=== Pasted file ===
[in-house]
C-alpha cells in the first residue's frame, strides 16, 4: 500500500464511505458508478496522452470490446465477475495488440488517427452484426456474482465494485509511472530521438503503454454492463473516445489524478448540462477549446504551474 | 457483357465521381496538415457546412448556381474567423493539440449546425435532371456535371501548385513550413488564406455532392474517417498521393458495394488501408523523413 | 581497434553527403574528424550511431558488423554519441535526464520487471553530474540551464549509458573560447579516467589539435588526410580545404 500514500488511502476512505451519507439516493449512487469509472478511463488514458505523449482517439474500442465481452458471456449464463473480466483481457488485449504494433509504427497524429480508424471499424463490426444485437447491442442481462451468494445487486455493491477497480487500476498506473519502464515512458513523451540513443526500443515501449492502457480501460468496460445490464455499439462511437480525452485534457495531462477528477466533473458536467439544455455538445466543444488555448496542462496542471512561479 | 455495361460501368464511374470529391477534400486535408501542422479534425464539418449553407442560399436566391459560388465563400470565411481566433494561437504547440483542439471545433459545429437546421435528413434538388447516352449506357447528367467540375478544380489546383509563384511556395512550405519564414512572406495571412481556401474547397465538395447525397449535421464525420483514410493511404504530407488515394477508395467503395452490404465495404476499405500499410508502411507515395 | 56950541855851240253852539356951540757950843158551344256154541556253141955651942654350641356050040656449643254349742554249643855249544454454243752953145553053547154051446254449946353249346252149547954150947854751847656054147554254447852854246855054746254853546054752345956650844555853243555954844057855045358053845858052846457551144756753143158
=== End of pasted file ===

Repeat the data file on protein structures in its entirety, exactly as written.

[in-house]
C-alpha cells in the first residue's frame, strides 16, 4: 500500500464511505458508478496522452470490446465477475495488440488517427452484426456474482465494485509511472530521438503503454454492463473516445489524478448540462477549446504551474 | 457483357465521381496538415457546412448556381474567423493539440449546425435532371456535371501548385513550413488564406455532392474517417498521393458495394488501408523523413 | 581497434553527403574528424550511431558488423554519441535526464520487471553530474540551464549509458573560447579516467589539435588526410580545404 500514500488511502476512505451519507439516493449512487469509472478511463488514458505523449482517439474500442465481452458471456449464463473480466483481457488485449504494433509504427497524429480508424471499424463490426444485437447491442442481462451468494445487486455493491477497480487500476498506473519502464515512458513523451540513443526500443515501449492502457480501460468496460445490464455499439462511437480525452485534457495531462477528477466533473458536467439544455455538445466543444488555448496542462496542471512561479 | 455495361460501368464511374470529391477534400486535408501542422479534425464539418449553407442560399436566391459560388465563400470565411481566433494561437504547440483542439471545433459545429437546421435528413434538388447516352449506357447528367467540375478544380489546383509563384511556395512550405519564414512572406495571412481556401474547397465538395447525397449535421464525420483514410493511404504530407488515394477508395467503395452490404465495404476499405500499410508502411507515395 | 56950541855851240253852539356951540757950843158551344256154541556253141955651942654350641356050040656449643254349742554249643855249544454454243752953145553053547154051446254449946353249346252149547954150947854751847656054147554254447852854246855054746254853546054752345956650844555853243555954844057855045358053845858052846457551144756753143158